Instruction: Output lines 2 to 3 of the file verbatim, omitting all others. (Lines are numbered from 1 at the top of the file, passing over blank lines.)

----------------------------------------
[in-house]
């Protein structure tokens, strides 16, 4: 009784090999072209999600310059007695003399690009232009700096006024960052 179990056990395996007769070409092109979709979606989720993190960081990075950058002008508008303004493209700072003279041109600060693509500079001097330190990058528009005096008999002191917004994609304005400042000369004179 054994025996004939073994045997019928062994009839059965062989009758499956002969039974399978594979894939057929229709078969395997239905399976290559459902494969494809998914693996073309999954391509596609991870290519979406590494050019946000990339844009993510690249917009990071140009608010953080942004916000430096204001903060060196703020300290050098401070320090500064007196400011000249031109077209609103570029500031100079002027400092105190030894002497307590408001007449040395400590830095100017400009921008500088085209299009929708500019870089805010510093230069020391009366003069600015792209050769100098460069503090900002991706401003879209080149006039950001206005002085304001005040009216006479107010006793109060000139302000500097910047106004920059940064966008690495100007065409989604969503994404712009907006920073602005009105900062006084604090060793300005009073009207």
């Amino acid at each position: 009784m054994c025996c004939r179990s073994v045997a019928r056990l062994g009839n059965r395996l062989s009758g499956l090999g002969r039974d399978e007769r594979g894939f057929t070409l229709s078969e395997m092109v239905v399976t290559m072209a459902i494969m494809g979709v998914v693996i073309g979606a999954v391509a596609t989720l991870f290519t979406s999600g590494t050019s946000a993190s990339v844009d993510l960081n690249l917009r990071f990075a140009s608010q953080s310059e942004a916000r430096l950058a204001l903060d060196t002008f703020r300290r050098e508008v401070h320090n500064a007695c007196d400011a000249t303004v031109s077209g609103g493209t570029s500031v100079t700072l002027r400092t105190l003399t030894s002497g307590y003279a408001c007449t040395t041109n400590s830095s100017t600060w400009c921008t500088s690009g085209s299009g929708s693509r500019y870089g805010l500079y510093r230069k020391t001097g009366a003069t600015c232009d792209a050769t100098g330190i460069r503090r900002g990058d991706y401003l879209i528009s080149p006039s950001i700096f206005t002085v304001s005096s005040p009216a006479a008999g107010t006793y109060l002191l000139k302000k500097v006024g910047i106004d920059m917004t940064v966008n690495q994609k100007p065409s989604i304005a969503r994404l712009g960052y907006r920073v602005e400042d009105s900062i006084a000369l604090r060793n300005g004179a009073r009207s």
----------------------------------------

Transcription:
């Protein structure tokens, strides 16, 4: 009784090999072209999600310059007695003399690009232009700096006024960052 179990056990395996007769070409092109979709979606989720993190960081990075950058002008508008303004493209700072003279041109600060693509500079001097330190990058528009005096008999002191917004994609304005400042000369004179 054994025996004939073994045997019928062994009839059965062989009758499956002969039974399978594979894939057929229709078969395997239905399976290559459902494969494809998914693996073309999954391509596609991870290519979406590494050019946000990339844009993510690249917009990071140009608010953080942004916000430096204001903060060196703020300290050098401070320090500064007196400011000249031109077209609103570029500031100079002027400092105190030894002497307590408001007449040395400590830095100017400009921008500088085209299009929708500019870089805010510093230069020391009366003069600015792209050769100098460069503090900002991706401003879209080149006039950001206005002085304001005040009216006479107010006793109060000139302000500097910047106004920059940064966008690495100007065409989604969503994404712009907006920073602005009105900062006084604090060793300005009073009207």
């Amino acid at each position: 009784m054994c025996c004939r179990s073994v045997a019928r056990l062994g009839n059965r395996l062989s009758g499956l090999g002969r039974d399978e007769r594979g894939f057929t070409l229709s078969e395997m092109v239905v399976t290559m072209a459902i494969m494809g979709v998914v693996i073309g979606a999954v391509a596609t989720l991870f290519t979406s999600g590494t050019s946000a993190s990339v844009d993510l960081n690249l917009r990071f990075a140009s608010q953080s310059e942004a916000r430096l950058a204001l903060d060196t002008f703020r300290r050098e508008v401070h320090n500064a007695c007196d400011a000249t303004v031109s077209g609103g493209t570029s500031v100079t700072l002027r400092t105190l003399t030894s002497g307590y003279a408001c007449t040395t041109n400590s830095s100017t600060w400009c921008t500088s690009g085209s299009g929708s693509r500019y870089g805010l500079y510093r230069k020391t001097g009366a003069t600015c232009d792209a050769t100098g330190i460069r503090r900002g990058d991706y401003l879209i528009s080149p006039s950001i700096f206005t002085v304001s005096s005040p009216a006479a008999g107010t006793y109060l002191l000139k302000k500097v006024g910047i106004d920059m917004t940064v966008n690495q994609k100007p065409s989604i304005a969503r994404l712009g960052y907006r920073v602005e400042d009105s900062i006084a000369l604090r060793n300005g004179a009073r009207s």